Edwin Newman, known to several generations of television viewers as the dry-witted NBC reporter and commentator who covered coronations and assassinations and wrote two bestselling books on Americans' mangling of the English language, has died. He was 91. Newman died Aug. 13 of pneumonia in Oxford, England, where he had lived since 2007, according to family attorney Rupert Mead. He said Newman's wife and daughter delayed the announcement of his death until Wednesday to allow themselves time to mourn privately.
BOOKS
February 7, 1988 | Alex Ben Block, Journalist Block, who specializes in covering the business of entertainment, is working on a book about the new Fox Broadcasting Co . for St. Martin's Press
Television was first theorized in the 19th Century, and working models were demonstrated as early as the 1920s. It was in 1948, however, that a breakthrough occured that opened the way for the modern broadcasting industry. RCA Corp., which operated the largest radio network at the time, took over New York's Madison Square Garden to demonstrate a new kind of television camera that required only a small amount of light to produce high quality video images.
ENTERTAINMENT
October 21, 1994
Television journalists Edwin Newman and Linda Ellerbee, actor Edward James Olmos, Superior Court Judge Aviva Bobb and L.A. Times Media Critic David Shaw are among those scheduled to take part in "What Signals Are the Media Sending You?," an Oct. 27 educational forum hosted by Pacific Clinics Diamond Circle and the Caltech Y. Scheduled for 8 p.m. at Caltech's Beckman Auditorium, the forum will focus on "headline hysteria" and how it may affect public policy and fear of violence. Admission is $25.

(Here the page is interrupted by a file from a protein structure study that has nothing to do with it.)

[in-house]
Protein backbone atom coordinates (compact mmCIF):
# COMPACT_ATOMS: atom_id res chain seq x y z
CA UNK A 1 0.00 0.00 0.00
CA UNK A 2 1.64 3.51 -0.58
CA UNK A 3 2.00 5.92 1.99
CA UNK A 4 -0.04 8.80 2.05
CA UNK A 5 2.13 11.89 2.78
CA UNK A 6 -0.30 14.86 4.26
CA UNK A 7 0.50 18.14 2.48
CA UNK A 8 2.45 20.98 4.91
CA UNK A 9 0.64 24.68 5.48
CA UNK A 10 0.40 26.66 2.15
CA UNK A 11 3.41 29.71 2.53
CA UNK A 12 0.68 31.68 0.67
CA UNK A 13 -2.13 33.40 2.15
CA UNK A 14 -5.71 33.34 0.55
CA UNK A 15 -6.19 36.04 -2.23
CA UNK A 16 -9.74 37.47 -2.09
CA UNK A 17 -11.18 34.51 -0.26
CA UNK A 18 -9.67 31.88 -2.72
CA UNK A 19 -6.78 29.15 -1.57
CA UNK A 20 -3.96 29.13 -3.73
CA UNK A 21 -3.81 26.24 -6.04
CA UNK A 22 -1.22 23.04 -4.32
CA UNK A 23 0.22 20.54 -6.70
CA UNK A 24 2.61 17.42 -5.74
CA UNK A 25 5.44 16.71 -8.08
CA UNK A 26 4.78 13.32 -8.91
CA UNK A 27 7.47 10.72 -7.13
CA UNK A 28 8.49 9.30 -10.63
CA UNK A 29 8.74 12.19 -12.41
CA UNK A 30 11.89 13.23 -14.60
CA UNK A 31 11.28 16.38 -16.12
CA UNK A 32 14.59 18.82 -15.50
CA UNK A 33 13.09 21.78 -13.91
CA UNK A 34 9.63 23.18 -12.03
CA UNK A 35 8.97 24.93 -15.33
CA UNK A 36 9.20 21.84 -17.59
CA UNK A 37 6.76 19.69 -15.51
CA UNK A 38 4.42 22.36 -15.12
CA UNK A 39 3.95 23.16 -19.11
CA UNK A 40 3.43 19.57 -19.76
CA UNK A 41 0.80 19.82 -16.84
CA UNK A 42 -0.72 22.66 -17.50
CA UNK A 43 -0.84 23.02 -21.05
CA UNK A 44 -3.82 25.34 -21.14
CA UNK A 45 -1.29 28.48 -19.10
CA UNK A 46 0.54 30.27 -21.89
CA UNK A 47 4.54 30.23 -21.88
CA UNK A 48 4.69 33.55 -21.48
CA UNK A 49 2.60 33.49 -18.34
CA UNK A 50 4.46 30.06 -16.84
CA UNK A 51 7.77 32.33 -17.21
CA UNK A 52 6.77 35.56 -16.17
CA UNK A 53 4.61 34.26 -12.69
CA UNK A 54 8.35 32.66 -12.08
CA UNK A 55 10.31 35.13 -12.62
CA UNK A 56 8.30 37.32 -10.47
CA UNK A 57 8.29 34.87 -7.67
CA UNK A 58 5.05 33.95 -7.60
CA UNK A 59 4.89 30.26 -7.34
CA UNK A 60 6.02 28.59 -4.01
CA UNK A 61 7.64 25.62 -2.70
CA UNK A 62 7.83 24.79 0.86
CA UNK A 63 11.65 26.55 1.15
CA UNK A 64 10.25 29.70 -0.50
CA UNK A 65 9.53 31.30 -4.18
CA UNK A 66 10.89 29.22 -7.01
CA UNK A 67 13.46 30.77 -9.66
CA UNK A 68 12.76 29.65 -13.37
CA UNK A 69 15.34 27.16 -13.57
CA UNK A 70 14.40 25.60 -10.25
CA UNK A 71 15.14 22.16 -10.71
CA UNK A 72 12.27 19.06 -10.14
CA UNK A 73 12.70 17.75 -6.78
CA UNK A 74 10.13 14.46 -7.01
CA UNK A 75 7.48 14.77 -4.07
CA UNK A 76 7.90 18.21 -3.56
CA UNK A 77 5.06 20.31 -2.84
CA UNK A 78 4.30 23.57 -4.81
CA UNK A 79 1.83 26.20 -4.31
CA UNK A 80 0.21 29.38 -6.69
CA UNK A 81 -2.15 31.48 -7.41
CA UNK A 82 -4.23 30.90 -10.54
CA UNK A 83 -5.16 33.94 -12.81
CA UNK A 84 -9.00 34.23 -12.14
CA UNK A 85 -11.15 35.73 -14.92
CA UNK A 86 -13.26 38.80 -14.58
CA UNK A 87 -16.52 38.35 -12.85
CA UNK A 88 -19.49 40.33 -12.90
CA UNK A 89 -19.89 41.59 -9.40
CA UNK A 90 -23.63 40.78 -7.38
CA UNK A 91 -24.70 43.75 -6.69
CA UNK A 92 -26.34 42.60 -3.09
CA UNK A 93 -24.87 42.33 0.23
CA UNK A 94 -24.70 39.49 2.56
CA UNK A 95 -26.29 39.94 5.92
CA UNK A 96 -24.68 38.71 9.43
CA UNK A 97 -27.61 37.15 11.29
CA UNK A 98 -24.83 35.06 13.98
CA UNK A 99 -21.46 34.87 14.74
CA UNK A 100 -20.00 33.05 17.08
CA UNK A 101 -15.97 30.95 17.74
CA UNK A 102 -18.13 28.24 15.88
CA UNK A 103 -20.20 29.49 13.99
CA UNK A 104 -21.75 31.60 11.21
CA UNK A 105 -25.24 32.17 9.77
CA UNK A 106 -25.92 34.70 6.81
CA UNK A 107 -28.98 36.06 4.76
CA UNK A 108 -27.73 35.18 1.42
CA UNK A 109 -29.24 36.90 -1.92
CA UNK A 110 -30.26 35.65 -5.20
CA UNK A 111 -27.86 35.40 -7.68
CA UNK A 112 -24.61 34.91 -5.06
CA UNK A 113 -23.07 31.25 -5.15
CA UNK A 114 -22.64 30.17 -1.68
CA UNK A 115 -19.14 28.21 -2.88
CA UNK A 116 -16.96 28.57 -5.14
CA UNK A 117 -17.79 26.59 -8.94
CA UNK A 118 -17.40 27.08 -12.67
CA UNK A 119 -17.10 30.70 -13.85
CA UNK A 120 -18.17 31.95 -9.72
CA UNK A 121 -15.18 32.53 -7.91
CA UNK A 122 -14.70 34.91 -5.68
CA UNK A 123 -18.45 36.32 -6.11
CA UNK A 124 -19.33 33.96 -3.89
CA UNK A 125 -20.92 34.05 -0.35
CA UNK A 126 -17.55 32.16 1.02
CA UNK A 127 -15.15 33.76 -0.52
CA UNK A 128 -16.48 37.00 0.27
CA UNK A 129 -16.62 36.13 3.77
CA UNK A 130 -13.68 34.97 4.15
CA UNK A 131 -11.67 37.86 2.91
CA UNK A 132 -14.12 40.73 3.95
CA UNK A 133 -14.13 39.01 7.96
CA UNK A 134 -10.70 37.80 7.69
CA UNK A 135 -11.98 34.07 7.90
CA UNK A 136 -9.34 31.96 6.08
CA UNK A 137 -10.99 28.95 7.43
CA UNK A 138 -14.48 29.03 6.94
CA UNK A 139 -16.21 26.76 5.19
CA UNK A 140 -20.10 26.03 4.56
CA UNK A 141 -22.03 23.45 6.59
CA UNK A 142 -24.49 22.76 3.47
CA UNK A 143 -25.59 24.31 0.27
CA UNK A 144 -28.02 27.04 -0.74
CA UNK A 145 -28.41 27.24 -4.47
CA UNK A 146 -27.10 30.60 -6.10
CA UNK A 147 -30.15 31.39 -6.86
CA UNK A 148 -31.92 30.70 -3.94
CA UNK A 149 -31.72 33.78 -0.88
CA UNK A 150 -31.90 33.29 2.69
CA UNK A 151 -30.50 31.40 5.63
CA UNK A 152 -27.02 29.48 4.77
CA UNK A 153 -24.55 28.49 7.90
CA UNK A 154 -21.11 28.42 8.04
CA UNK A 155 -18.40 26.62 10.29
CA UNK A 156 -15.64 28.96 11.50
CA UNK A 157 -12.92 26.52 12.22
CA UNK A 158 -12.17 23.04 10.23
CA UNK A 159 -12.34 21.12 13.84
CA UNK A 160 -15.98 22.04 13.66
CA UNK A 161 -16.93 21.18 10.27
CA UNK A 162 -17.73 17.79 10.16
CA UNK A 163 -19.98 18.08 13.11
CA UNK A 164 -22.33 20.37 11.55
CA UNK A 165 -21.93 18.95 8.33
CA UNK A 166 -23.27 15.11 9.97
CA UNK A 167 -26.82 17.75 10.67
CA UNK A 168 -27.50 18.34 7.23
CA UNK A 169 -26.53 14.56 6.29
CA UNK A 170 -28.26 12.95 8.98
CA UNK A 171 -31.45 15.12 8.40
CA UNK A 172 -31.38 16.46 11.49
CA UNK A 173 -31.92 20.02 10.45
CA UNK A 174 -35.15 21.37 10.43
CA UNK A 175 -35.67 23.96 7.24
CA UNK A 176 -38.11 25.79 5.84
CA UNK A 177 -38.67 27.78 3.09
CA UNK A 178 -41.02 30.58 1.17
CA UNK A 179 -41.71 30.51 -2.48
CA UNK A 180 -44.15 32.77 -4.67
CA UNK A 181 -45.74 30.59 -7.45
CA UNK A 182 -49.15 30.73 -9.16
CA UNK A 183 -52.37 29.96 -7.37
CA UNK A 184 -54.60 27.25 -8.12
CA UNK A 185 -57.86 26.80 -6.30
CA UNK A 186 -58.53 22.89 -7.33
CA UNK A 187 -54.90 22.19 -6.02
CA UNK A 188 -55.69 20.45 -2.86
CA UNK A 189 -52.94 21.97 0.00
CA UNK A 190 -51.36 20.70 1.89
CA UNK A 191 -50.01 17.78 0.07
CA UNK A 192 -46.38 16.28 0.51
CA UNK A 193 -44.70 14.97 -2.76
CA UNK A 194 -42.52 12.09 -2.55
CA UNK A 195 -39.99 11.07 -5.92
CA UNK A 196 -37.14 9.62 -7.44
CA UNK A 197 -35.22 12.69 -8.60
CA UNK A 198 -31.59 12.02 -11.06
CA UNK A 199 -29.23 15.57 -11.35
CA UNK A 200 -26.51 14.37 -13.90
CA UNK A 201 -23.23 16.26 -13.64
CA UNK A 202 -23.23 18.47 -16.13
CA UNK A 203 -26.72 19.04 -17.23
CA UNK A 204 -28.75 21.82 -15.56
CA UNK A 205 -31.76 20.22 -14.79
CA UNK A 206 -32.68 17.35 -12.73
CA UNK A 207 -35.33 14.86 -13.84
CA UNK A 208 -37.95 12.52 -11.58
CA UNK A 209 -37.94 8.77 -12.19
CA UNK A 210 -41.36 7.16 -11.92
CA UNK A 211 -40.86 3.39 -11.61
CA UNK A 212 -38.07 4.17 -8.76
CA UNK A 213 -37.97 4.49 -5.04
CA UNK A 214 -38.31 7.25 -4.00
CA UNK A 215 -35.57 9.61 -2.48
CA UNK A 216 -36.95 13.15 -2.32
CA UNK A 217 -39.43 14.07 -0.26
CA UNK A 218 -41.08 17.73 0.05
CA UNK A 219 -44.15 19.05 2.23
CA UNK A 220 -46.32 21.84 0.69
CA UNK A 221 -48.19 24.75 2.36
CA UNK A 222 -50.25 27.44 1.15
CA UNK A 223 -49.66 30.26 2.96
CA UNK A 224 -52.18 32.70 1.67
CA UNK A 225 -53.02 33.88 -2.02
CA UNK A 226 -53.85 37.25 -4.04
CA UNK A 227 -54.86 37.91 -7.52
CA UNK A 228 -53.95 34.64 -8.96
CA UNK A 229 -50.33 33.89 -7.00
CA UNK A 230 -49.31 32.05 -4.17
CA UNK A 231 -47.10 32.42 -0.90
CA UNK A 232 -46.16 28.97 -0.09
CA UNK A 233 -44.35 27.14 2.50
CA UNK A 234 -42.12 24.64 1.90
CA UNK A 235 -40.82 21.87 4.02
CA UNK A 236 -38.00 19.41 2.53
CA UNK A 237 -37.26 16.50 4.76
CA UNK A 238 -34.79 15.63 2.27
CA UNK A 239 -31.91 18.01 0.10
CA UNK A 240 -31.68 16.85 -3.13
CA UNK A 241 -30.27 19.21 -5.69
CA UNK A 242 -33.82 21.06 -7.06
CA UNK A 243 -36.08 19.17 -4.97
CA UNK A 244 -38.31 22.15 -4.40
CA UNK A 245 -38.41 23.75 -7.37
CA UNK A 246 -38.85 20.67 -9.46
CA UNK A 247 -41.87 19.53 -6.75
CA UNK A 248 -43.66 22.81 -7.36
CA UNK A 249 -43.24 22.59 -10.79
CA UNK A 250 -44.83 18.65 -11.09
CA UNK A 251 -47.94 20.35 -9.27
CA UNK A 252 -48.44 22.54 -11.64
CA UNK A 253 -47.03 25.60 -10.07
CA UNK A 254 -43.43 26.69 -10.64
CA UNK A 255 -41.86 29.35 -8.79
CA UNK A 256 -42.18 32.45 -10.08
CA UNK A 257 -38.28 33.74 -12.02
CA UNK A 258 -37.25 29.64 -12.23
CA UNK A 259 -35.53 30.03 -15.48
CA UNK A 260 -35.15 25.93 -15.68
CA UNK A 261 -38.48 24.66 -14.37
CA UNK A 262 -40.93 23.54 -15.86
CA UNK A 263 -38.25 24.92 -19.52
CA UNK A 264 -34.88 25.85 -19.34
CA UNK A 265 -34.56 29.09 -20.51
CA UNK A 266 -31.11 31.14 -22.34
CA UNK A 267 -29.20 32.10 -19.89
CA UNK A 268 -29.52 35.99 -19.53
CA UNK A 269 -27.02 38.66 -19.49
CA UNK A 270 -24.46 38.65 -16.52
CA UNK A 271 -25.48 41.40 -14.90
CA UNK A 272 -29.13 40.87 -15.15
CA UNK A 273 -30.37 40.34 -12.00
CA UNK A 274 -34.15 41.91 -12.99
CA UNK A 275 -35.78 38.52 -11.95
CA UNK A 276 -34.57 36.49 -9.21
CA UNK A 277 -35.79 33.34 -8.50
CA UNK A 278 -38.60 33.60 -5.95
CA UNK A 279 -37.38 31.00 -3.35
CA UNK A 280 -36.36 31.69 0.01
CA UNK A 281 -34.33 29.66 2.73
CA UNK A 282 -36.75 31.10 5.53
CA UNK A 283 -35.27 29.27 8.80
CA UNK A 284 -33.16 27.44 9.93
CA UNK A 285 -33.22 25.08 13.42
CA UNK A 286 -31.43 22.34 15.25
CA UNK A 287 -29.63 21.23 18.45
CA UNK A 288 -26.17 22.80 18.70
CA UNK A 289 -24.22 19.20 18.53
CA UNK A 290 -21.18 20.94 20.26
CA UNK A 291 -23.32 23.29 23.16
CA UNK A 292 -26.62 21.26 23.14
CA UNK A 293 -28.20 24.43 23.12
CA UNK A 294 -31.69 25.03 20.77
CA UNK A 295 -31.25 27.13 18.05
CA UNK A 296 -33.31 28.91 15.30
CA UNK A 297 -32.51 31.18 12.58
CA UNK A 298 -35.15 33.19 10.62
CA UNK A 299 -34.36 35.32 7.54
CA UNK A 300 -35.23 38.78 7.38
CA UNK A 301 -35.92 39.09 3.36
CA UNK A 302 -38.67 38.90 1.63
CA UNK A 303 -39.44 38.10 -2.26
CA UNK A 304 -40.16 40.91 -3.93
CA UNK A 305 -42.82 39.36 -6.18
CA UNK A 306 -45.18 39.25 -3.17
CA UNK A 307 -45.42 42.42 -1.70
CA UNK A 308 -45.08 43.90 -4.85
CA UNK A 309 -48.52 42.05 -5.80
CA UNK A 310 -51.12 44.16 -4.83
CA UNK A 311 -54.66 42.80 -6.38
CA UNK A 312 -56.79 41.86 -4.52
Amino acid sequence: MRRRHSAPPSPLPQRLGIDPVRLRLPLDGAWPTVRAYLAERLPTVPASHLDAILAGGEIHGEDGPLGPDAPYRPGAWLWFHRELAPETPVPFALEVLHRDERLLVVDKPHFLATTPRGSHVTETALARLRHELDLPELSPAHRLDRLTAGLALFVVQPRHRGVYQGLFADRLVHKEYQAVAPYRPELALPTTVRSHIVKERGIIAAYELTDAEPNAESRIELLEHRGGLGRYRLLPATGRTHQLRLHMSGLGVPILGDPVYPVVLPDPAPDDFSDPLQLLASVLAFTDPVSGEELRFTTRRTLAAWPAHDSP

ENTERTAINMENT
March 20, 1987
Journalist-commentator Edwin Newman has been signed to serve as the host-narrator of "Television," the eight-part British series that surveys the medium, scheduled to air next year on PBS. The series is derived from a 13-part presentation produced by Granada Television of England. The American version will be pared to eight hours and new American footage will be added. "Television" will be presented in this country by public television stations KCET/Los Angeles and WNET/New York.
NEWS
April 13, 1992 | MICHELLE WILLIAMS